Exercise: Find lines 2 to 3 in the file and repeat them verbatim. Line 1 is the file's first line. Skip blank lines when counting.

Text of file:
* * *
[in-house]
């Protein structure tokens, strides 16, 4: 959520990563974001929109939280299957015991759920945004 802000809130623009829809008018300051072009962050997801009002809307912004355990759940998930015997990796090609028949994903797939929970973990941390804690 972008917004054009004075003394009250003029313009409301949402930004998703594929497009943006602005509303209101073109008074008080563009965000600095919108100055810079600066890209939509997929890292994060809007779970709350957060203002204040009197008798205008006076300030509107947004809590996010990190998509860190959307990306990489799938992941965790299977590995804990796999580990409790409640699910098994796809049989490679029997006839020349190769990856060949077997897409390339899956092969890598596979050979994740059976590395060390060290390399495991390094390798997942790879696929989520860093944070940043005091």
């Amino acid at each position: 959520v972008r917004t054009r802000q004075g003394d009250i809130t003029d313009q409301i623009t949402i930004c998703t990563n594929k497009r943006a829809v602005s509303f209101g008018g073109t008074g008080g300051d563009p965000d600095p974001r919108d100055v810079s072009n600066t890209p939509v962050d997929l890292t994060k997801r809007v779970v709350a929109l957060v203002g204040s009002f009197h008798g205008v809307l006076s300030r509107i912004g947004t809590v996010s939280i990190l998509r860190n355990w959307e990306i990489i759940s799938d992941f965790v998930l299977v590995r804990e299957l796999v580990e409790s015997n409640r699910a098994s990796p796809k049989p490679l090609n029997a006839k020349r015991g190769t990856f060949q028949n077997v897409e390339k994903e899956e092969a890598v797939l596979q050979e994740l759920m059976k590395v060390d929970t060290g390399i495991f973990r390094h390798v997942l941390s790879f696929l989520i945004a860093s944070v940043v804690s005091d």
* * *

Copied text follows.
């Protein structure tokens, strides 16, 4: 959520990563974001929109939280299957015991759920945004 802000809130623009829809008018300051072009962050997801009002809307912004355990759940998930015997990796090609028949994903797939929970973990941390804690 972008917004054009004075003394009250003029313009409301949402930004998703594929497009943006602005509303209101073109008074008080563009965000600095919108100055810079600066890209939509997929890292994060809007779970709350957060203002204040009197008798205008006076300030509107947004809590996010990190998509860190959307990306990489799938992941965790299977590995804990796999580990409790409640699910098994796809049989490679029997006839020349190769990856060949077997897409390339899956092969890598596979050979994740059976590395060390060290390399495991390094390798997942790879696929989520860093944070940043005091």
């Amino acid at each position: 959520v972008r917004t054009r802000q004075g003394d009250i809130t003029d313009q409301i623009t949402i930004c998703t990563n594929k497009r943006a829809v602005s509303f209101g008018g073109t008074g008080g300051d563009p965000d600095p974001r919108d100055v810079s072009n600066t890209p939509v962050d997929l890292t994060k997801r809007v779970v709350a929109l957060v203002g204040s009002f009197h008798g205008v809307l006076s300030r509107i912004g947004t809590v996010s939280i990190l998509r860190n355990w959307e990306i990489i759940s799938d992941f965790v998930l299977v590995r804990e299957l796999v580990e409790s015997n409640r699910a098994s990796p796809k049989p490679l090609n029997a006839k020349r015991g190769t990856f060949q028949n077997v897409e390339k994903e899956e092969a890598v797939l596979q050979e994740l759920m059976k590395v060390d929970t060290g390399i495991f973990r390094h390798v997942l941390s790879f696929l989520i945004a860093s944070v940043v804690s005091d």